Who is behind Wikileaks?
Wikileaks was founded by Chinese dissidents, journalists, mathematicians and startup company technologists, from the US, Taiwan, Europe, Australia and South Africa.
Our public Advisory Board, which is still in formation, includes courageous journalists, representatives from refugee communities, ethics and anti-corruption campaigners, including a former national head of Transparency International, human rights campaigners, lawyers and cryptographers.
There are currently over 1,200 registered volunteers, but we need more people involved at an organizational level.
What is your relationship to Wikipedia?
For legal reasons, Wikileaks has no formal relationship to Wikipedia. However both employ the same wiki interface and technology. Both share the same radically democratic philosophy which holds that allowing anyone to be an author or editor leads to a vast and accurate collective intelligence and knowledge. Both place their trust in an informed community of citizens. What Wikipedia is to the encyclopedia, Wikileaks is to leaks.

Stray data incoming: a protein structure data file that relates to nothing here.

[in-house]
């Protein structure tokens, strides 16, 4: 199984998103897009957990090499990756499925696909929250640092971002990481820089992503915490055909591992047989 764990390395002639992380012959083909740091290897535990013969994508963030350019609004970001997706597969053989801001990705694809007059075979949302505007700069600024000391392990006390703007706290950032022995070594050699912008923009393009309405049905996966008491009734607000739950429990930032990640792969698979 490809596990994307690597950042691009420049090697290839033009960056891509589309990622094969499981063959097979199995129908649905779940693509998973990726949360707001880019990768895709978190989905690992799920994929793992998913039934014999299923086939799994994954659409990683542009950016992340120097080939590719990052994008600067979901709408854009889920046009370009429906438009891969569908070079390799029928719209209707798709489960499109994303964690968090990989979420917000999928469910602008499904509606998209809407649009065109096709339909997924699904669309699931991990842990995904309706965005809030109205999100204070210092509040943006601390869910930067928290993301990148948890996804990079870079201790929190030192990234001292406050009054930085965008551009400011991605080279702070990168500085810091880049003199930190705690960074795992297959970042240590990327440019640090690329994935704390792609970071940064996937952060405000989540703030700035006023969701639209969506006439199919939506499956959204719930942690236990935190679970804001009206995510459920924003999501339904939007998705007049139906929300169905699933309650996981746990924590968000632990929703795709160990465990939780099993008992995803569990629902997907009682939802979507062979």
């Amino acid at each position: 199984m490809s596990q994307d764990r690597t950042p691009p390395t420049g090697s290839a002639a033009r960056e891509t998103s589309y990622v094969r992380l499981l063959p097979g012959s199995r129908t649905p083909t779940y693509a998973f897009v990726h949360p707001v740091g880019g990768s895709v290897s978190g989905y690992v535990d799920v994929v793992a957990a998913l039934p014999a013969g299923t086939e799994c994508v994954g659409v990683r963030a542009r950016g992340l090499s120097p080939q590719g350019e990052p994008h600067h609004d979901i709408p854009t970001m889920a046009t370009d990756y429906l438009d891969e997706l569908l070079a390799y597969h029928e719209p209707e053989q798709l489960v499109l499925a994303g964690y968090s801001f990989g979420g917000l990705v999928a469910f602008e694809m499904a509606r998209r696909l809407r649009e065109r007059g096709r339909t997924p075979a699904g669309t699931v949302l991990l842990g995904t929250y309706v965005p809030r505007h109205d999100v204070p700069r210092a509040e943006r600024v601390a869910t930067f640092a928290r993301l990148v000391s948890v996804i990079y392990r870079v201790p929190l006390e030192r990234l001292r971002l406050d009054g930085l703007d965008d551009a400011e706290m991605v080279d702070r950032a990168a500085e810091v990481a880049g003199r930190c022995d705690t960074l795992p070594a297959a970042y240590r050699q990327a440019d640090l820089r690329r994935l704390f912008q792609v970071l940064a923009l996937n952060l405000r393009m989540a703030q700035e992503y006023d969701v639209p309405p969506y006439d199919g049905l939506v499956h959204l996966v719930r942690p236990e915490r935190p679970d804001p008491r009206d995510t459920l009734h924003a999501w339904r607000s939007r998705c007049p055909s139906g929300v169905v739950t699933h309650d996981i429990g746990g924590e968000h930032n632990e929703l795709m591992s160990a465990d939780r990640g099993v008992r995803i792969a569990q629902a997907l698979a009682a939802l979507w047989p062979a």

Wikipedia provides a positive example on which Wikileaks is based. The success of Wikipedia in providing accurate and up-to-date information has been stunning and surprising to many. Wikipedia shows that the collective wisdom of an informed community of users may produce massive volumes of accurate knowledge in a rapid, democratic and transparent manner. Wikileaks aims to harness this phenomenon to provide fast and accurate dissemination, verification, analysis, interpretation and explanation of leaked documents, for the benefit of people all around the world.
What is Wikileaks' present stage of development?
Wikileaks has developed a prototype which has been successful in testing, but there are still many demands to be met before we have the scale required for a full public deployment. We require additional funding, the support of further dissident communities, human rights groups, reporters and media representative bodies (as consumers of leaks), language regionalization, volunteer editors/analysts and server operators.
We have received over 1.2 million documents so far.